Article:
Sunday, January 20, 2019

The Best Gideon Children's Sunday School Lessons

This post includes 2 children's Sunday School lessons about the Judge Gideon.

Gideon’s Thankful Faith

Use this children’s Sunday School lesson to teach children about the Judge Gideon and why we should always thank God for His promises.


Needed: soft ball, building blocks or cushions


Intro Game: The Moraboofus – This is a game to help kids see why it’s silly to be afraid of certain things. You’ll give kids a series of tasks that they have to add to one another until it’s impossible to do them all. Tell them that if they don’t complete this task, the Moraboofus will come.

For the task, they add each of these steps onto the next:

First, have children touch their nose.
Then, have them stand on one foot.
Then, have them put both arms straight up.
Then, have them bend over and touch their toes that are on the ground.
If they can do that, have them hop on one foot while bending over and touching their toes.

When none of them can do it, say that the Moraboofus is coming. Wait a few seconds, and say, Oh, I guess it’s not coming. We didn’t have to be afraid of that, after all! We get afraid of a lot of things that don’t ever happen. Some things, like the Moraboofus, don’t even exist, so we shouldn’t be afraid of them!


Lesson: Ask students, Have you ever thanked someone for doing something for you?

Who did you thank and why?

(You should also tell about someone you thanked.)

Today, we’re going to talk about a man who thanked God. What are some things that you can thank God for?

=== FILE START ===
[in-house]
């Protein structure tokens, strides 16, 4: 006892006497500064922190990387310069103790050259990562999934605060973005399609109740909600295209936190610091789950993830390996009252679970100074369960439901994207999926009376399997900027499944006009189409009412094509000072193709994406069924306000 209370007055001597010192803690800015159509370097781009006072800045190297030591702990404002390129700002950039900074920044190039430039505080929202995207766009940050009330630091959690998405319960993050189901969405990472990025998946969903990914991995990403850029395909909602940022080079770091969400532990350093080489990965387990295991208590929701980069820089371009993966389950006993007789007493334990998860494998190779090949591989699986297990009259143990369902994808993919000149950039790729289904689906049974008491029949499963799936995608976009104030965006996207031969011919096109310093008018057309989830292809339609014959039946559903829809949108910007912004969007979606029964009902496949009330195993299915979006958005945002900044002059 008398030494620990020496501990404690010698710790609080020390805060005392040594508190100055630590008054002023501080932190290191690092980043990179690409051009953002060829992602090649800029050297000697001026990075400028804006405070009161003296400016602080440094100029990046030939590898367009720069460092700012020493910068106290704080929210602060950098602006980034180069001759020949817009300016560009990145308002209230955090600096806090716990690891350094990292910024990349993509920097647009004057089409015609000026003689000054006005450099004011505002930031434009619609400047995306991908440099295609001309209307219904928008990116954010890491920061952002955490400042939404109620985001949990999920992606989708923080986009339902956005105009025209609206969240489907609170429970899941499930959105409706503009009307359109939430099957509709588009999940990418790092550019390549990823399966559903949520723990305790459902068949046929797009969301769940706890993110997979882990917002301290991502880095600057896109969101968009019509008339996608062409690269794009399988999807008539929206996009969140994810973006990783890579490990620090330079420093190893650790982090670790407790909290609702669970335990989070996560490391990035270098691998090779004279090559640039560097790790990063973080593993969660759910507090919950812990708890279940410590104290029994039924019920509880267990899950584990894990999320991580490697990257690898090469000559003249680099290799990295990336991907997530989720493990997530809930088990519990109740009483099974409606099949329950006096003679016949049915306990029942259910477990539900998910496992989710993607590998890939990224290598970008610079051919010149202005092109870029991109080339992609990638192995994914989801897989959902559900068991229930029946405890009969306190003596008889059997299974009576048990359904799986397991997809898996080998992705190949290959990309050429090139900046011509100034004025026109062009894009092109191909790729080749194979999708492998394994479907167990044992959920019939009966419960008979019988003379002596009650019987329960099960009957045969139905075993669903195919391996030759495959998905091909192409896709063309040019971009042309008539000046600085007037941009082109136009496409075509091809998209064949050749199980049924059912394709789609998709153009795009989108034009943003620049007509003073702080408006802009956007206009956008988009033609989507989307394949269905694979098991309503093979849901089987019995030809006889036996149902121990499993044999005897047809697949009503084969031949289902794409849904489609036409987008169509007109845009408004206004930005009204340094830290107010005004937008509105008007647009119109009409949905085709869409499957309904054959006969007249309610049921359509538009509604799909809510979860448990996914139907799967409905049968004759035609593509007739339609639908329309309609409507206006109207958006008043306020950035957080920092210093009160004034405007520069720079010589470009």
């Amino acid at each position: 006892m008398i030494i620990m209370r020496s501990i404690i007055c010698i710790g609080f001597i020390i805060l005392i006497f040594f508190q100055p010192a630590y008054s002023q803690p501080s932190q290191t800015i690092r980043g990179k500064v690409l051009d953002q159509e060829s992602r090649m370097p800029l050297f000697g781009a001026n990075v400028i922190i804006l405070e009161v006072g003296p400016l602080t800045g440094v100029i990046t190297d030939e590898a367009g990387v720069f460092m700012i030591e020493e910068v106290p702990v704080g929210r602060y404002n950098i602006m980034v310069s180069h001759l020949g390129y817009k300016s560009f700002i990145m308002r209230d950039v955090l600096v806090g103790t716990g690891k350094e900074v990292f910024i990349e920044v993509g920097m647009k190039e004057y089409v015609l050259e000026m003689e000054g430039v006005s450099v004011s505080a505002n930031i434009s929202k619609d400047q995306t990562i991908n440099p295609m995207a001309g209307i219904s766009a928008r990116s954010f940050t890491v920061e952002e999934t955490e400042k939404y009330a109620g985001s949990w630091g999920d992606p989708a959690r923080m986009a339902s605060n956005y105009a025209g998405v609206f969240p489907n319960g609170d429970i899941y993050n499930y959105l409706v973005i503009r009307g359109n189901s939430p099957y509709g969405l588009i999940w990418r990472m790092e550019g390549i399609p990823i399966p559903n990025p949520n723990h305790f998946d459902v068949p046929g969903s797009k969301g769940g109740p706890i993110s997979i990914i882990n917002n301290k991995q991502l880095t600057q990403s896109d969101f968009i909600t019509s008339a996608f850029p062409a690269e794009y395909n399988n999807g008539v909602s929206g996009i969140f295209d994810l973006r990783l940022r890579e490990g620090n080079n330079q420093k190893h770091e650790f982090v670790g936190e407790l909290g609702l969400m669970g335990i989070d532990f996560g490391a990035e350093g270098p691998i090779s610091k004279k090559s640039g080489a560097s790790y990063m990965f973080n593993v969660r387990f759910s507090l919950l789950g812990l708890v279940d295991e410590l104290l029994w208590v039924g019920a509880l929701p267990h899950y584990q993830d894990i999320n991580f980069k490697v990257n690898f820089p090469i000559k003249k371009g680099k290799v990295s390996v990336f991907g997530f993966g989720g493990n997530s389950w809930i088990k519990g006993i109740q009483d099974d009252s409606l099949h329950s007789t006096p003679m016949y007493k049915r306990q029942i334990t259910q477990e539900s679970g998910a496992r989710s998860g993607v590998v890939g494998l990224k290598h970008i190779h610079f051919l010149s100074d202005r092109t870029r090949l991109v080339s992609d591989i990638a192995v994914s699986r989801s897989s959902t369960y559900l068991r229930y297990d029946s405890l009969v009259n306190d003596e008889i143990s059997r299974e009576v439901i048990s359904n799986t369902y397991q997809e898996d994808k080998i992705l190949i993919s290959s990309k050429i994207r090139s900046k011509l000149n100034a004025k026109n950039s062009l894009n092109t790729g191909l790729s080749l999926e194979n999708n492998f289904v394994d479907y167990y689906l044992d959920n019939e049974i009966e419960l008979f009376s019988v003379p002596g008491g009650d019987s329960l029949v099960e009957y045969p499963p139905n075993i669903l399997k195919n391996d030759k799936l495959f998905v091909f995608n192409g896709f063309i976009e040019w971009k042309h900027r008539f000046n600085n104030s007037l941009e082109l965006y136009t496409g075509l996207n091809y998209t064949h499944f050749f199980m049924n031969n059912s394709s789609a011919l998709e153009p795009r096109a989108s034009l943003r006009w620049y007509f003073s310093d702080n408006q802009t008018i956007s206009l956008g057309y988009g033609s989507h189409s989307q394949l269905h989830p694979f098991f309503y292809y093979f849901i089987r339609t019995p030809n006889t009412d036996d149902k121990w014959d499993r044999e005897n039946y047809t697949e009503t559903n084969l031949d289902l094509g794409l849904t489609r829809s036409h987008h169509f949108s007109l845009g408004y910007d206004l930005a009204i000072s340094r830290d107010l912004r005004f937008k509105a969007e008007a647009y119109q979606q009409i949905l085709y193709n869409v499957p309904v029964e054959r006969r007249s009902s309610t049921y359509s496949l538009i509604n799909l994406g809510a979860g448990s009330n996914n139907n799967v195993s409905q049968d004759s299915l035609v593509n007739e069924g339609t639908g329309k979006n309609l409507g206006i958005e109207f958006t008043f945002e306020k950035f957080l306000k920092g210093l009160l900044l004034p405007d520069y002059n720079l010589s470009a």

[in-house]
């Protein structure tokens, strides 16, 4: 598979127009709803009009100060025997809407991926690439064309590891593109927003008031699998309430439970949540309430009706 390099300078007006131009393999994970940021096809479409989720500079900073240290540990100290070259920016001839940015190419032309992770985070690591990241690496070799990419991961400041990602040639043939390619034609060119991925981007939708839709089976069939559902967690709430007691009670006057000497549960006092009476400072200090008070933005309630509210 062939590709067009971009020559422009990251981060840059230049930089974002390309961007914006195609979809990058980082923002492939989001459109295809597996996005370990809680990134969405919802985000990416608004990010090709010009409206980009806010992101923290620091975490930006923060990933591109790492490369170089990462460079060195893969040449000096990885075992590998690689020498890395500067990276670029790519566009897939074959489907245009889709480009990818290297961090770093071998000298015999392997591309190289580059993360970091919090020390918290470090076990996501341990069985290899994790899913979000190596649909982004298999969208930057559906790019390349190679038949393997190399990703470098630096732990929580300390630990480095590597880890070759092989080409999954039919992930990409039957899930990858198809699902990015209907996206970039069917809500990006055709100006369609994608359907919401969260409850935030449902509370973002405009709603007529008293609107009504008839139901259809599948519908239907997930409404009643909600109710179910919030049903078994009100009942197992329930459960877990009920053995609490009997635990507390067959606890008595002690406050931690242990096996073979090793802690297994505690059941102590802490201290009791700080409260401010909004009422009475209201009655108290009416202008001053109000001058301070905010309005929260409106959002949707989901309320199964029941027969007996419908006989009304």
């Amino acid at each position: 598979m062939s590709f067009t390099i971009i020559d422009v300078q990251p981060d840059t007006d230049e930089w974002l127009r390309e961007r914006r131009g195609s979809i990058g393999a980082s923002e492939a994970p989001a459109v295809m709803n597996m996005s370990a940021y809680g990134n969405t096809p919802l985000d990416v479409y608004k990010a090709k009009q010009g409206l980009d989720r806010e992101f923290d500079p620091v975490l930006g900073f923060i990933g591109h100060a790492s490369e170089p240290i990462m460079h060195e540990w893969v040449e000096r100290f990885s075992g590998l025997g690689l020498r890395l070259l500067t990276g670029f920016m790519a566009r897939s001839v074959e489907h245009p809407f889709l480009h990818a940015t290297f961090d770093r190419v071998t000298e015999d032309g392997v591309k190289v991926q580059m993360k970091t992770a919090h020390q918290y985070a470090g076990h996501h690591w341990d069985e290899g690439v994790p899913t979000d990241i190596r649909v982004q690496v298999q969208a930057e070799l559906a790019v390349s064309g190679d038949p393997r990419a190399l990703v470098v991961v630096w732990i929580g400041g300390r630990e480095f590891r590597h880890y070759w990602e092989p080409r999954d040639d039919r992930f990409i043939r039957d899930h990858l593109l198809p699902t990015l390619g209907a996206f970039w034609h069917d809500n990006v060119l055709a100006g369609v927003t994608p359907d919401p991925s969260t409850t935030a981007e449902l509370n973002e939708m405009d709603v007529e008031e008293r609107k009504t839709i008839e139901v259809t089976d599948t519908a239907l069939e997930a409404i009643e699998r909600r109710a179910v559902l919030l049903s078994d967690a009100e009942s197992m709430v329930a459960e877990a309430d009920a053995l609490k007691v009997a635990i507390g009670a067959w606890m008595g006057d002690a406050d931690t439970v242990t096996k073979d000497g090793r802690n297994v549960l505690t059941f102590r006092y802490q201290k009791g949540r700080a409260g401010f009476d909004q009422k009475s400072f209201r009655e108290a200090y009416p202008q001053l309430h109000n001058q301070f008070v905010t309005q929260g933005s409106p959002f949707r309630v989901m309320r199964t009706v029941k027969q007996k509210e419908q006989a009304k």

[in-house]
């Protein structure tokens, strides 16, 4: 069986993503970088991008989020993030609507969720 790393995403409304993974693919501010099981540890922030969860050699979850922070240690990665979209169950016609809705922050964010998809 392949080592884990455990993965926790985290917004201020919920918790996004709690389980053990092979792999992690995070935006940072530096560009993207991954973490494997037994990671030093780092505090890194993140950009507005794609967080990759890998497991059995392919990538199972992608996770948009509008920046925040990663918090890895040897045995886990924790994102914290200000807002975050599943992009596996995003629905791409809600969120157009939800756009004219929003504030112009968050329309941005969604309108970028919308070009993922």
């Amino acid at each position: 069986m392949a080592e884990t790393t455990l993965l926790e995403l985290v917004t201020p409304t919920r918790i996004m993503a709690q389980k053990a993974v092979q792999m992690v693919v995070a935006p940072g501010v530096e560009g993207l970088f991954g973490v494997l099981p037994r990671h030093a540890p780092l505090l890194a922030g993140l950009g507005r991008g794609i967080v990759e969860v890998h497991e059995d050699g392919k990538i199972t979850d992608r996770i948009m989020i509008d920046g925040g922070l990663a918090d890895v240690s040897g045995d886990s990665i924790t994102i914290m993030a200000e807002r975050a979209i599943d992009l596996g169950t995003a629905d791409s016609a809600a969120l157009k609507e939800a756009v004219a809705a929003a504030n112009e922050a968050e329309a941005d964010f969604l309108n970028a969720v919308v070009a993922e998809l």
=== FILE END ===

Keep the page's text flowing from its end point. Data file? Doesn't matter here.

What are some ways that You can thank God besides saying it?

(Summarize Judges 6:1-32 with the following story, asking the included questions as you read.)

The people of Israel sinned against God again.

How does it make God feel when we sin and do things that are wrong? (It makes God feel sad and angry when we do wrong things.)

So, because the Israelites sinned against God, God punished the Israelites by letting the Midianites conquer them for seven years. The Midianites stole all of the Israelites’ food and took over all their houses so that the Israelites had to go live in caves. The Israelites were so upset about everything that the Midianites were doing to them that they cried out and asked God for help.

Then, God sent the Israelites a prophet and God told the prophet to say, “I am the one who brought you up out Egypt where you were slaves. I am the one who saved you from all your enemies and gave you this country of Israel. I told you that you were supposed to worship Me and not any of the fake gods, but you have not listened to Me. You have sinned and done what is wrong.”